Janie Crawford is a young black girl who grew up in the 1900’s and finds her way in the world against all expectations. It explores issues of race, gender and social status and has been highly praised for its rich character development as well as the lyrical prose. Janie’s mother, Janie’s sister of white descent, outdid her in her childhood. Janie has to be a maid for the family to survive, but she longs to do more. George introduces Janie to the idea of “Land Where You Never Die”, where individual can live their lives without fear. Janie begins to believe that her goal is possible and she decides to go after it. She makes a trip across the United States to meet people from all walks of life and gain knowledge about the wider world. Harlem is where Janie finally arrives, and she faces prejudices and discrimination. Janie perseveres in her pursuit of her dreams and continues fighting for justice, even though it may seem impossible. This book shows how narrative can inspire world transformation. Janie is an excellent character builder and gives a real picture of Janie’s experiences in the world. Janie is a brave woman who fights against prejudice and bigotry. Readers will be moved to cheer Janie on as she achieves her goals. This narrative examines how whites and African Americans were connected in the 20th century. It also examines the role of women and how they seek freedom.
Hurston used flood symbolism by Hurston to depict the emotional and spiritual turmoil experienced by Janie. Hurston chose this metaphor because it highlights Hurston’s belief that while change may be hard, progress is necessary. Janie leaves Logan Killicks to be with her second husband. This is the beginning of the deluge. Janie must face the emotional and physical consequences of her divorce. Janie is able to see the spiritual side of her journey when she realizes that her struggles are not unique. All people are subject to the same basic principles, and all have the potential to feel divine love.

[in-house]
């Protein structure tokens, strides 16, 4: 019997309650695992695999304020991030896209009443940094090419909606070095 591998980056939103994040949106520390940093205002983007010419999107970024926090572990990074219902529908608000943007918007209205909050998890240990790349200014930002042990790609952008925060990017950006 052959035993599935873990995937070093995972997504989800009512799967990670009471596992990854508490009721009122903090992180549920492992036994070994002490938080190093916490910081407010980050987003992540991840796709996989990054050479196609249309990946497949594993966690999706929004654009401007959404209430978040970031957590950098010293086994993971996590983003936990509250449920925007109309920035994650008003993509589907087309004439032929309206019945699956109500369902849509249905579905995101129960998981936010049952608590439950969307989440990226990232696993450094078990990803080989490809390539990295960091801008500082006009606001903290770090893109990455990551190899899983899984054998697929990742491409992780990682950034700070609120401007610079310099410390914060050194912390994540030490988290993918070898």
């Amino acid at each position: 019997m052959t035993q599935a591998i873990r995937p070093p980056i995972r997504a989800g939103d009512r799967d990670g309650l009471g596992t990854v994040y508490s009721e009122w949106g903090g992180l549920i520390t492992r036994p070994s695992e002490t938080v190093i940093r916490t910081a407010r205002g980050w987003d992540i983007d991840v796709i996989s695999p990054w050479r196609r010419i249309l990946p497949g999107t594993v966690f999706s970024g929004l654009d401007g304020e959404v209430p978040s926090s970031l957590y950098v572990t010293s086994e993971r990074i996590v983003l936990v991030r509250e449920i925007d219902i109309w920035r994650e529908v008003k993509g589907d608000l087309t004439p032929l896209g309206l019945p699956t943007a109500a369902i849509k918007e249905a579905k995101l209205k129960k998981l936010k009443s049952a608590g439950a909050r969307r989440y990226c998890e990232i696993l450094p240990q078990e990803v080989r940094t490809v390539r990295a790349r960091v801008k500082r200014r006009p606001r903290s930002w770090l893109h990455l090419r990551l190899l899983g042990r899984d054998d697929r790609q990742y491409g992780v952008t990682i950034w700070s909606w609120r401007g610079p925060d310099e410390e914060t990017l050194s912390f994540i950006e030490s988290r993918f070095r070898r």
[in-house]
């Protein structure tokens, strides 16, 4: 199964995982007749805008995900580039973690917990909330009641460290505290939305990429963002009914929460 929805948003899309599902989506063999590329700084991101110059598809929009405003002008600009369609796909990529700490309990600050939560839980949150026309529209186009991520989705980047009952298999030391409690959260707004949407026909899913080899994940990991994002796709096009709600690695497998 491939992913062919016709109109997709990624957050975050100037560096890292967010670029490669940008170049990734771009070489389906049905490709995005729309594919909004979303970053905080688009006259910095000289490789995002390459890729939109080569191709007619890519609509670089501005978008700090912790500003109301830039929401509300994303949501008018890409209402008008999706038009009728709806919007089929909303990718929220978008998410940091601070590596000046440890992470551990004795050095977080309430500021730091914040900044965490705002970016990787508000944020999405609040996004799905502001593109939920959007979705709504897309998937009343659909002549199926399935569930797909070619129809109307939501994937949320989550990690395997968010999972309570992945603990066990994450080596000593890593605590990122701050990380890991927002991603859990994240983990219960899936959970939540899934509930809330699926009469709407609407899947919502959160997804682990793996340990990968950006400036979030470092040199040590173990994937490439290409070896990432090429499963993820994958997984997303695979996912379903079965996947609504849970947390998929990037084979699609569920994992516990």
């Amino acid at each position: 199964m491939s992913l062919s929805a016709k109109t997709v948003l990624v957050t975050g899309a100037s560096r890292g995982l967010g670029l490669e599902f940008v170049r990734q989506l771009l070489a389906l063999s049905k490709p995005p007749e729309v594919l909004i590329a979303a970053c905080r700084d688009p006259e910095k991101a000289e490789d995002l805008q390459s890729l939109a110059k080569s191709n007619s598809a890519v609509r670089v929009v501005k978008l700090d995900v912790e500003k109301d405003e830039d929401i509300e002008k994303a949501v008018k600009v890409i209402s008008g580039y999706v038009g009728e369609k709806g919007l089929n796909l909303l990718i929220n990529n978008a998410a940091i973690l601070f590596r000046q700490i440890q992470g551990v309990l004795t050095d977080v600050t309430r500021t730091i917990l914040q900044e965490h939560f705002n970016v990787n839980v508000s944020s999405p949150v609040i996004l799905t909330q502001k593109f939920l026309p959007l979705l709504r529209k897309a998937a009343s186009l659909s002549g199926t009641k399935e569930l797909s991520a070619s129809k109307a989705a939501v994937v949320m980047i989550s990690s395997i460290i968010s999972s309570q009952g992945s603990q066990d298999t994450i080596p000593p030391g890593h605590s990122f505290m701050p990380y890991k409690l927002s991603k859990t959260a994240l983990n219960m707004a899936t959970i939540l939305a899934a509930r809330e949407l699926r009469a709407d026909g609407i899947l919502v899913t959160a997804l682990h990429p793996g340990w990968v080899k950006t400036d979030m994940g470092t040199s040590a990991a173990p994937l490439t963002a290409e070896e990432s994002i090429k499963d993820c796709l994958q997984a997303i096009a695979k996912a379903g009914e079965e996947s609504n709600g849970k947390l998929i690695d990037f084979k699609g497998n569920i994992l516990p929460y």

The floodwaters wash away most people during a dangerous storm. Tea Cake rescues Jamie. They are expecting a horrible time in Palm Beach. They need to exhume the decedents. This passage uses symbolic themes. The author states that white corpses were placed in coffins, while black bodies were taken to mass graves and then buried in quicklime. While the white population settled in high altitude areas, the majority of the black population had to live in low-lying and dangerous places. Hurston’s flood is reminiscent of the New Orleans destruction caused by Hurricane Katrina. Despite constant political commentary on the tragedy, blacks continue to suffer in poverty and disgrace.